Some trees can stand the test of time, like Methuselah, the pine that has lived through thousands of California summers. Then, of course, there are the trees that hold a special place in our hearts. We can enjoy them for most of our lives–if we take care of them.
That’s why Rachel, a Davey blog reader from Utah, asked, “We have a really old tree in our yard. I’ve noticed dead twigs and branches, but other than that, it looks healthy.”
She wanted to know how she could fix it and boost her tree’s health again. What are the secrets to keeping a tree healthy and strong for years to come?
How to Make a Tree Healthy Again
6 Tree Maintenance Tips to Keep Trees Healthy and Strong
- Plant the right tree in the right place. Pick a tree meant for your area, then, find a spot that will get enough sun and provide enough space for its full-grown canopy. Before you dig, make sure it’s not too close to power lines, underground utility lines or your home. Finally, don’t plant it too deep! That’s the number one mistake our Davey arborists see.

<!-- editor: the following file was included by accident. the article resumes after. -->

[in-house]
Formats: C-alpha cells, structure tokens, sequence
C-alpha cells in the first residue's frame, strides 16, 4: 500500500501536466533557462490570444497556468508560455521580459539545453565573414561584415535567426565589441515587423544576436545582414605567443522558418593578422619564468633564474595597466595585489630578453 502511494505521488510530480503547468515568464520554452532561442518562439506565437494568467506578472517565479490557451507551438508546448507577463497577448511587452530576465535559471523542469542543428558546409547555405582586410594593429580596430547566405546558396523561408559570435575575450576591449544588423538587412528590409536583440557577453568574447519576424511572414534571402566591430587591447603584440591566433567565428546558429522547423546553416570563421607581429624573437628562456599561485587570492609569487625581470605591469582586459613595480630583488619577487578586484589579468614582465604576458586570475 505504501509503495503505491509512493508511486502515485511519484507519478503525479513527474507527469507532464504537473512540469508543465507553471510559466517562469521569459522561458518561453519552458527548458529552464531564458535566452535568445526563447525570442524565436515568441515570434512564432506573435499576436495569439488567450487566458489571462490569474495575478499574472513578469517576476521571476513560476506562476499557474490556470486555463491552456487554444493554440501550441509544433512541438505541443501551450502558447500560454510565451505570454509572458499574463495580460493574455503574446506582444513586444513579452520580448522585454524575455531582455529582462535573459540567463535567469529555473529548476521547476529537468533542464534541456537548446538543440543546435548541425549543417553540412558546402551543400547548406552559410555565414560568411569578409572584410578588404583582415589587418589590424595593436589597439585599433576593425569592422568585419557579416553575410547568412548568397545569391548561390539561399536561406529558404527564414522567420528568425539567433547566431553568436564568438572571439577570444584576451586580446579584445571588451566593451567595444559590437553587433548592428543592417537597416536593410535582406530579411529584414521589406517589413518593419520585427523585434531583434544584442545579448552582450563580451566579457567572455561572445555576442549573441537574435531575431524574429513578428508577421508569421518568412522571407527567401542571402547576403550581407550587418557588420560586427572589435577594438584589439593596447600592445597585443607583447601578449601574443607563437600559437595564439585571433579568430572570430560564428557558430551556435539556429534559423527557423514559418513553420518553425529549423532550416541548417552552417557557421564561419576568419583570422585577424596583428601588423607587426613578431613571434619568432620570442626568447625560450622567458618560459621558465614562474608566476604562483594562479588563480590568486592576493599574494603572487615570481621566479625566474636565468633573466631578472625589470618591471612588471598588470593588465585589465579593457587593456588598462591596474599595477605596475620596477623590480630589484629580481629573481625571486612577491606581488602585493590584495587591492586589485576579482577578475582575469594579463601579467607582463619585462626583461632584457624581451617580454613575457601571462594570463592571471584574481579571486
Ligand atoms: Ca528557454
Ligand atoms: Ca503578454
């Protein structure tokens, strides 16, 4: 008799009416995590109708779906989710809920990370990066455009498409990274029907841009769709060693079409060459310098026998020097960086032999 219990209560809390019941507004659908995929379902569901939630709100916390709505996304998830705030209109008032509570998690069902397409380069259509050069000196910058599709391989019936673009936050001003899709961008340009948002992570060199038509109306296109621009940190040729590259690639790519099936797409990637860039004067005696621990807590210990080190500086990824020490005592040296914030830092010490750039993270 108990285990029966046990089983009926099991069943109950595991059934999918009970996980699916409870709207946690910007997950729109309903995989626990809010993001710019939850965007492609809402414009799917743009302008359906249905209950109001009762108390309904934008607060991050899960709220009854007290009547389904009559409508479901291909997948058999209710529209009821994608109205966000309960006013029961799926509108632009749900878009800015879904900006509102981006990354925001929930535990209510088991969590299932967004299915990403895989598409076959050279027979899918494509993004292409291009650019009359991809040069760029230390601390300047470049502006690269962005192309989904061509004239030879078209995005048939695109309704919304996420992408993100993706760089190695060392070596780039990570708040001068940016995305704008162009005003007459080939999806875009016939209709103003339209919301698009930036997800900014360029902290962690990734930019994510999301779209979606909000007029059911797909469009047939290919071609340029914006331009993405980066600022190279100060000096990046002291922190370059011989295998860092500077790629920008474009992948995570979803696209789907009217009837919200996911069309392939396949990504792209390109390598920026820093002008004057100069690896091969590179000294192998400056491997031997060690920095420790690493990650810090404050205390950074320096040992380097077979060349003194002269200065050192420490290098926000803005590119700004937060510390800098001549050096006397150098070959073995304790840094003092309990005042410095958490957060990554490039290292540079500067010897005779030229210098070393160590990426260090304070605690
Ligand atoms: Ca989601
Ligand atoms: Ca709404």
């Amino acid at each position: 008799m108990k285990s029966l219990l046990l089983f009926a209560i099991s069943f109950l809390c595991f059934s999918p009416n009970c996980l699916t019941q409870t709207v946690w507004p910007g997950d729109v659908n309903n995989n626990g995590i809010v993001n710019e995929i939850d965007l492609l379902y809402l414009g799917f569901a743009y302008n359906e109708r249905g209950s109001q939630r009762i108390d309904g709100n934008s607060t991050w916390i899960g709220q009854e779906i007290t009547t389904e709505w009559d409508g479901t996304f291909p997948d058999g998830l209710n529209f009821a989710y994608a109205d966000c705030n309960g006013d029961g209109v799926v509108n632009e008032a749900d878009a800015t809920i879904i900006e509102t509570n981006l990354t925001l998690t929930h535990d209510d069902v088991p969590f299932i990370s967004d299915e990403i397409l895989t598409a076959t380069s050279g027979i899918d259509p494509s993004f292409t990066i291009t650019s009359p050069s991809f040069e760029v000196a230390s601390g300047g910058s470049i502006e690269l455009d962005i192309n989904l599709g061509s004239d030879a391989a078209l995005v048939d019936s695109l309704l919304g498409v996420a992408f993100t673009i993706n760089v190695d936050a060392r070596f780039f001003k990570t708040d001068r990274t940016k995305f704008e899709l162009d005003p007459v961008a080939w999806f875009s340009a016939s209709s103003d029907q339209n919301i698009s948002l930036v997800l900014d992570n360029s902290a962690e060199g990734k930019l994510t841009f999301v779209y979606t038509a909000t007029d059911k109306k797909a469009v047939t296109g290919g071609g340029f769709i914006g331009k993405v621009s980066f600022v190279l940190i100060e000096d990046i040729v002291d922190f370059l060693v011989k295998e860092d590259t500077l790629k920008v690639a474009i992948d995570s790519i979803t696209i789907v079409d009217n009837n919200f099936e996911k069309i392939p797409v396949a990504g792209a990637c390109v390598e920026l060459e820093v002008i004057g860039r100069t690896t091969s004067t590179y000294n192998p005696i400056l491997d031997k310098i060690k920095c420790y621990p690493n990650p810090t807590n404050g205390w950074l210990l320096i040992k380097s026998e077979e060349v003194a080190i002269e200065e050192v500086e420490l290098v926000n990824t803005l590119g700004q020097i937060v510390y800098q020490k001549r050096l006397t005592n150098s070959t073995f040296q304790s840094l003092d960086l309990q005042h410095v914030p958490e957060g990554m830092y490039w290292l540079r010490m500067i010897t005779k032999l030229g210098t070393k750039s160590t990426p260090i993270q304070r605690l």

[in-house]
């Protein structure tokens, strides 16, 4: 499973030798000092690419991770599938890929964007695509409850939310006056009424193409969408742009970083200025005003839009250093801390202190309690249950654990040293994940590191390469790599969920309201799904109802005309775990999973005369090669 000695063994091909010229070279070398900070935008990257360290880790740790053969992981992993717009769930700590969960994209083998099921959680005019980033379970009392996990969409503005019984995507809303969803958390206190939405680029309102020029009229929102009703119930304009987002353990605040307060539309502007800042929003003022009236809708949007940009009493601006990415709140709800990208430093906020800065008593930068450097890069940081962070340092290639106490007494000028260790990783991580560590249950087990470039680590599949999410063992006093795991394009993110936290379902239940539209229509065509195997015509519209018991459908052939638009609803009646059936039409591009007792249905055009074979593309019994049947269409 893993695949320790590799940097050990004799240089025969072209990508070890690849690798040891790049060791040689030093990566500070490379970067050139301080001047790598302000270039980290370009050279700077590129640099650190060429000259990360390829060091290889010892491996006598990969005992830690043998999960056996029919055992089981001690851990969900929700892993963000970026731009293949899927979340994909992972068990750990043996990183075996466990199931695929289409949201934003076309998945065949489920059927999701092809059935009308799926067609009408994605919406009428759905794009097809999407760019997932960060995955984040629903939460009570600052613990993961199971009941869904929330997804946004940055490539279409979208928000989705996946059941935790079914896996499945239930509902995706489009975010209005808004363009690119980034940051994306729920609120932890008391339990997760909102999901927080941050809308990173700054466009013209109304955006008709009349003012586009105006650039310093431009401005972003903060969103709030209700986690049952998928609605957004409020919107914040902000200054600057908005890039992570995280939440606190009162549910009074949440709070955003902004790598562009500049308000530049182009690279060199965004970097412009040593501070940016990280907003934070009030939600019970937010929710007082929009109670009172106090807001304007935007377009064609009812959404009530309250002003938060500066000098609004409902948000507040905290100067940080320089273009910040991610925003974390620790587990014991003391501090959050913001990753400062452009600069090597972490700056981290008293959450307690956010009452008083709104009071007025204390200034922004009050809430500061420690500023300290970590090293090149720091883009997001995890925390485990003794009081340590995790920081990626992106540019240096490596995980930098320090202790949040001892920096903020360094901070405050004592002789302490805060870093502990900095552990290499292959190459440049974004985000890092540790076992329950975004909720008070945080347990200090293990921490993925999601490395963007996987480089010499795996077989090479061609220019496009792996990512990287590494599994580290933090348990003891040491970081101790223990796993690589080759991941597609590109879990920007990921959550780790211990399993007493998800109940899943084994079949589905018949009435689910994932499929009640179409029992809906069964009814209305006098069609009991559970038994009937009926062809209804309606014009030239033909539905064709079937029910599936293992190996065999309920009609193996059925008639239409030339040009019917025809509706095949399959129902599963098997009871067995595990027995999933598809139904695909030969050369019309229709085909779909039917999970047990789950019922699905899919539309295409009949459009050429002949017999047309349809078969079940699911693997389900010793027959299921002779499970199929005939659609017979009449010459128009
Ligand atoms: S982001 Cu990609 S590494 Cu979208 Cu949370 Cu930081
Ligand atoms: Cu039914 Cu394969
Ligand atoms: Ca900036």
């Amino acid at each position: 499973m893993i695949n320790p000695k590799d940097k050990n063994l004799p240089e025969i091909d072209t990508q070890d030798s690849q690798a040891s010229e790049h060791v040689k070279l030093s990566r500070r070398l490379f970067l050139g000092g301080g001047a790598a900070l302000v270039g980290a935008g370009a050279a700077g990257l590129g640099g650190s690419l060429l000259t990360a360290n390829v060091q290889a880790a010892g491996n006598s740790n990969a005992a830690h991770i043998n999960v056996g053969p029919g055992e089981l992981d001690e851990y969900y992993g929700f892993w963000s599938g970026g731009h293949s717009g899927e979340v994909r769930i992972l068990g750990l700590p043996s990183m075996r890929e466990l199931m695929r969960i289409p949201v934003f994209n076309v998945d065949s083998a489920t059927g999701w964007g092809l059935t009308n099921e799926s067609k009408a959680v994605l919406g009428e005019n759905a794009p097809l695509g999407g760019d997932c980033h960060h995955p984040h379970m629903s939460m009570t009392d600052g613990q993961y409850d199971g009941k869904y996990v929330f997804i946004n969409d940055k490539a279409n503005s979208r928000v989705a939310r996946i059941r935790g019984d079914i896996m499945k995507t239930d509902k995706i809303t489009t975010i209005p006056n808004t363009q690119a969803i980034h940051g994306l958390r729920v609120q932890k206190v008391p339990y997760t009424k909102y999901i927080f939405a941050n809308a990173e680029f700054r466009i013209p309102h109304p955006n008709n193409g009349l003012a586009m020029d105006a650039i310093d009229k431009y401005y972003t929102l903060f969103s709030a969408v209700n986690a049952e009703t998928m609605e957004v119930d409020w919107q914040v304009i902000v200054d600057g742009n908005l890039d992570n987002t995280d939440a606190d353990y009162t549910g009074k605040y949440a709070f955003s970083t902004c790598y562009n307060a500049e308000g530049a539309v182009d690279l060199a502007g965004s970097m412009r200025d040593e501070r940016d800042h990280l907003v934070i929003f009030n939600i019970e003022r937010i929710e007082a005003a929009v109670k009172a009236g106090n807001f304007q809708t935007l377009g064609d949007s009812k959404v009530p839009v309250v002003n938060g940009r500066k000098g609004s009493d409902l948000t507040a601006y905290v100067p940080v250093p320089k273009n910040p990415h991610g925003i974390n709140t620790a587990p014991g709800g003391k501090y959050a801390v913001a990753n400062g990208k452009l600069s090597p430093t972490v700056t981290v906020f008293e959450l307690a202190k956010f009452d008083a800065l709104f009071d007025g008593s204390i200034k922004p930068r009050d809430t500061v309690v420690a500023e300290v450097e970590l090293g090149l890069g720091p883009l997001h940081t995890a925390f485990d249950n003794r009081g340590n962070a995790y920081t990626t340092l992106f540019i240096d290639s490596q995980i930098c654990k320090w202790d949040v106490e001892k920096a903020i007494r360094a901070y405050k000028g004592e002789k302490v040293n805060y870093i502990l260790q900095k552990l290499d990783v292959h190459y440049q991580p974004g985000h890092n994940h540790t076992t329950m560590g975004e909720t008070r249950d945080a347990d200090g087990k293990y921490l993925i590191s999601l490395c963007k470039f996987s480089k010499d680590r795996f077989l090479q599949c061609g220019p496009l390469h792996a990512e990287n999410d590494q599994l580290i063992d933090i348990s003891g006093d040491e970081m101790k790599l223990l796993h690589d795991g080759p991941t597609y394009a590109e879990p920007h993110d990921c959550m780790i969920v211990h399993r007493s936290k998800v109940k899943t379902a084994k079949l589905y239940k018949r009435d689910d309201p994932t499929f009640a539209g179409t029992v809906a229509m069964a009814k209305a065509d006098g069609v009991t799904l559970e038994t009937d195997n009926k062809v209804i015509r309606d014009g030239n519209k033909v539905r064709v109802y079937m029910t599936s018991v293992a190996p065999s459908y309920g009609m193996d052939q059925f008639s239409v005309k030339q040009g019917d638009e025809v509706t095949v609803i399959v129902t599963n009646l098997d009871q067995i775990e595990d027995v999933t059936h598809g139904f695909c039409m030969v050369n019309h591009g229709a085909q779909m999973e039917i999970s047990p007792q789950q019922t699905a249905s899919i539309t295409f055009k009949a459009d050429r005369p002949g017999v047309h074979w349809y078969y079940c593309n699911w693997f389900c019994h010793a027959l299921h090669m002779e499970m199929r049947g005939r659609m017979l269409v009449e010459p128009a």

- Properly water. Just like any other plant, you need to water trees! If it hasn’t rained for several weeks, check to see if your tree needs a drink. Usually, mature trees need one inch of water a week. New trees require somewhere between 4 to 10 gallons each week during the first growing season or two.
- Mulch. Mulch insulates tree roots, protects them from lawn mower cuts and helps prevent dry soil. Help your tree reap these benefits by removing grass underneath the tree and spreading 2-to-4 inches of mulch. Be careful not to cover the base of the trunk.
- Fertilize. In the forest, natural plant materials feed the soil around trees. But in our yards, we rake and remove all those natural nutrients, like leaves and grass clippings. Fertilizer solves that problem. Apply a slow-release fertilizer regularly to release nutrients into the soil. Also, test your soil periodically to see if any elements are missing or in short supply.
- Prune. Proper trimming improves trees’ structure while also removing any deadwood holding them back. Do major pruning when the tree is dormant and doesn’t have any leaves (if possible). Then, in summer, focus on tidying up and clearing out small, dead or damaged twigs.
- Book checkups. Scheduling your annual checkup? Make an appointment for your tree, too! Spotting signs of pests or diseases early can make all the difference. ISA Certified Arborists® look for red flags like discolored leaves, cankers, holes, and more. Then, they provide a plan of action on how to help.